If you haven’t heard of it, “War on Waste” is an ABC documentary about the wasteful habits of Australians. The Chaser comedian, Craig Reucassal hosts the show. Its mission is to highlight Australia’s waste and the sheer scale of how much good food is dumped before it even reaches supermarket shelves was one of the most surprising facts he unearthed.


Here is a link to the first episode

Some related articles worth reading:

“War on waste: craig reucassal reveals the shocking truth about our bananas”-

“Top tips for reducing water waste around family home” –

I think it’s about time someone pointed the pink elephant in the room: we are pretty wasteful as a country.

Part of it is because people are pretty lazy – buying a takeaway coffee/ pizza/ meal is just so easy, you might as well spare the effort of BYO. Part of it is the lack of awareness of the harmful effects these habits have on our planet.

And the truth is, it really doesn’t take that much to change some of those habits.

The Challenge

I challenge you all to:

  • Bring your own bags when you go grocery shopping

grocery bags.png

  • Bring your own coffee cup if you’re a daily coffee drinker

BYO coffee cup

  • Make a conscious effort of eating everything in the fridge and pantry before you go grocery shopping again

Don't buy more than what you need.png

  • Bring your own lunch to work (heck, this is also a money-saving tip!)

byo work lunch.png

Let’s do our little bit to look after our planet. 🙂


6 thoughts on “#War on waste

  1. I was going to write about this (after I watch the episode) too! I’m glad that even as a group here, we’re all trying to consciously make an effort to do our bit.

    I’m already doing all the things you’ve challenged us to do. But I do have a question for all of you – what do you replace the plastic bags that you use as bin liners with if you bring a reusable bag with you to grocery shopping?

    The other thing that gets me thinking and feeling guilty is eating out. I know restaurants create a lot of food waste. I also know that as a group, we all love to try out different restaurants as part of our regular get-togethers. I also know that I tend to get a fair bit of takeaway sometimes because my schedule doesn’t allow me enough time to cook food myself. So the question is, what can we do to address this issue? Part of me thinks that since it’s a business, it should sort itself out in terms of profitability and being efficient with your ingredients. But I also know that there is a crap tonne of people who (unlike us) over-order or don’t finish their meals and that all goes to waste. The other thing I’ve seriously considered is OzHarvest. I personally am still working out the best way to fit this into my schedule but I would strongly recommend anyone who is interested to go check out their website and volunteer your time if you can.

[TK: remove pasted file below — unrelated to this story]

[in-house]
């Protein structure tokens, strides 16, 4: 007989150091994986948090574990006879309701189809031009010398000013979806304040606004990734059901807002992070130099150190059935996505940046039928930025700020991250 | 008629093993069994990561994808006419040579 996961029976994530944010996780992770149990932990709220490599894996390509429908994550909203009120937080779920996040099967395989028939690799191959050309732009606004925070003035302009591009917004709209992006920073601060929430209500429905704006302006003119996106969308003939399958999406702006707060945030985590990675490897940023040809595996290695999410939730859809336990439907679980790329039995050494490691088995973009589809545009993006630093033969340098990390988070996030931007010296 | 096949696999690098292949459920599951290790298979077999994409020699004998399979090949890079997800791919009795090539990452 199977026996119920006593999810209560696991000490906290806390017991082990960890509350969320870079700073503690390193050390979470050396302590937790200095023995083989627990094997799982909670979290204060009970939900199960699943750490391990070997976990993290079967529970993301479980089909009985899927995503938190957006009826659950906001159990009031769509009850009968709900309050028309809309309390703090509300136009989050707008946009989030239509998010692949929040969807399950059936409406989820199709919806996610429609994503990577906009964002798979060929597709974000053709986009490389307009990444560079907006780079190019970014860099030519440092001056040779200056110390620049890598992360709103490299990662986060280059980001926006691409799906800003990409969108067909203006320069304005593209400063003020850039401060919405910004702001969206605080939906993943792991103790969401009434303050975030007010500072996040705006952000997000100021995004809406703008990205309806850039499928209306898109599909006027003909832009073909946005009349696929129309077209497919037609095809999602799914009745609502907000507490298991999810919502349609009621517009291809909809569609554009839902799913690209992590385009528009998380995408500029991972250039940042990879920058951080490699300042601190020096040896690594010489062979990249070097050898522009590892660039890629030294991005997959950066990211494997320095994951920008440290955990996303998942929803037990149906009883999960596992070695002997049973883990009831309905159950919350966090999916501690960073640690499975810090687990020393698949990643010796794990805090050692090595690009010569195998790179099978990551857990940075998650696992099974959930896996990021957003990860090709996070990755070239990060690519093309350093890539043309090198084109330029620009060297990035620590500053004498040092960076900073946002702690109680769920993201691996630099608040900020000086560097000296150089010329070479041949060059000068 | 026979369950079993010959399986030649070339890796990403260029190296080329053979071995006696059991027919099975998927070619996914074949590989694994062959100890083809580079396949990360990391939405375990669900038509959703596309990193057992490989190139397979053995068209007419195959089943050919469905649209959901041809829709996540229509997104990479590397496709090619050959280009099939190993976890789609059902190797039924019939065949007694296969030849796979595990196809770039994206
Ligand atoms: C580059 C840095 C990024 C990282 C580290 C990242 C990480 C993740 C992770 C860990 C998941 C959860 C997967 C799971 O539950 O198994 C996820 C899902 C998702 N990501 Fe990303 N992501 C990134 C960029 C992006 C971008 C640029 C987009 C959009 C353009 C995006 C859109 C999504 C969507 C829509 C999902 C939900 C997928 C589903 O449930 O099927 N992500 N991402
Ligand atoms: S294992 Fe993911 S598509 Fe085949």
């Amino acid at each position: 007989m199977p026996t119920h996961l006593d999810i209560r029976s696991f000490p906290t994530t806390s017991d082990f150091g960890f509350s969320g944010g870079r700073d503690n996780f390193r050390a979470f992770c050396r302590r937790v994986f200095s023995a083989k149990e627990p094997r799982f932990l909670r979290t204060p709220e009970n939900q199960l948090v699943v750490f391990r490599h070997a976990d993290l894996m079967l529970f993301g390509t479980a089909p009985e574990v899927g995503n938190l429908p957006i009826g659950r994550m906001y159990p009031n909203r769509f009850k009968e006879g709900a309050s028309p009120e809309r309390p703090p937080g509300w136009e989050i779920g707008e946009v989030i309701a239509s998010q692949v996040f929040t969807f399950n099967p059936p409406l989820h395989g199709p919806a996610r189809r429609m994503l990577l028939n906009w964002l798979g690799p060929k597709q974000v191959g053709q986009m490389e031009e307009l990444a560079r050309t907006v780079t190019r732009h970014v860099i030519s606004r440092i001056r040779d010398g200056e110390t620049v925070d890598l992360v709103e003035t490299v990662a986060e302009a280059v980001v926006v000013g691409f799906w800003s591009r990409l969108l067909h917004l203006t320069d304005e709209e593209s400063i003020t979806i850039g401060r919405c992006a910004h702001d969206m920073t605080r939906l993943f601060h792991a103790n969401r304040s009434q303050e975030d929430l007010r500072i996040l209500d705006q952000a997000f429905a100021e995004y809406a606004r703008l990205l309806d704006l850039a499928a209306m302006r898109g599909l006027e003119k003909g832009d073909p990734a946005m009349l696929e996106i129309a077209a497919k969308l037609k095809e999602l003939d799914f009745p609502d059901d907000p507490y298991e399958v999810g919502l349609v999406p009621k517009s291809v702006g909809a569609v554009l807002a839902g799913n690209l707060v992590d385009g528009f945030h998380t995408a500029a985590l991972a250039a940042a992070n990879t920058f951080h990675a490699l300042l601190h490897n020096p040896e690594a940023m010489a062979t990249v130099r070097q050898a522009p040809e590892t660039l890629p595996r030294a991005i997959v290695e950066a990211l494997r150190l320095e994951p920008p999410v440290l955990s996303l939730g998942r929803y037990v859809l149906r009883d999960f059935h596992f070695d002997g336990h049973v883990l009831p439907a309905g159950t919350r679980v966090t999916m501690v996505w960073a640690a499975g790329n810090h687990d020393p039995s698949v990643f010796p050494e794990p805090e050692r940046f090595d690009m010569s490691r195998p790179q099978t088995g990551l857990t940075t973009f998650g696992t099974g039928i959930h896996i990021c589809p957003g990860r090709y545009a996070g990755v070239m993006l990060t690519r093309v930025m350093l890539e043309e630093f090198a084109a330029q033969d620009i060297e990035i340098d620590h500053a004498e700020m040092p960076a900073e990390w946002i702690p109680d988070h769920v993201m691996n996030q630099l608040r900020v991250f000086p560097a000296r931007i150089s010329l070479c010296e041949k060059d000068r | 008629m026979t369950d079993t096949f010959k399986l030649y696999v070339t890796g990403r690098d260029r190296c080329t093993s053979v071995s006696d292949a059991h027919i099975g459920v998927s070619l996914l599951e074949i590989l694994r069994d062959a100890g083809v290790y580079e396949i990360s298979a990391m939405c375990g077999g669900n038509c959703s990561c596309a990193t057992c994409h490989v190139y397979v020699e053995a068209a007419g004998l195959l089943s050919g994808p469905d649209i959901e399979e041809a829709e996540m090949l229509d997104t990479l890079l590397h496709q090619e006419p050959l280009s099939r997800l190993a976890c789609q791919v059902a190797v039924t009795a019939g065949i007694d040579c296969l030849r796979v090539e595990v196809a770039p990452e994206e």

(Sorry for the incoherent ramble. Love talking about this topic.)

    Liked by 1 person

    • OzHarvest is fantastic – Night café used to use them and they are great.
      Bin-liner- great question, not sure what the answer is just yet. I do have to rely on plastic liners because it gets quite smelly.
      As to cooking food for a busy schedule – perhaps prepare bulk meals over the weekend and freeze them?

      Liked by 1 person

    • I’m guilty of taking plastic bags from the supermarket because I need them for bin liners; however I do admit I have got way too many plastic bags, more than what I actually need for bins! I think that sometimes you may not need to empty the bin out every single day, that’s one way to reduce the need for plastic bag use.

      as for takeaway, I re-use all my takeaway containers until they break. So I will bring it to the restaurant (my own takeaway boxes from earlier takeaways) and bring it back home. It’s not good to microwave using that re-used box but you can empty it onto a plate.

      Nothing we can do about restaurants wasting food though haha.

      Liked by 1 person

    • The bin liner issue is one I’ve thought about too. I’ve seen suggestions about just using newspaper or something, and washing your bins more often. You could also address the root of the problem and look at what sort of waste you’re producing, and see if you can reduce/eliminate this (e.g. not buying products that can’t be composted or recycled). After all, if you don’t have rubbish, bin liners aren’t an issue. Of course, this all sounds very hard to achieve…


  2. Thanks for sharing! There was a recent news report about the Great Pacific garbage patch that ties in to this. The poor island was littered with plastic garbage.


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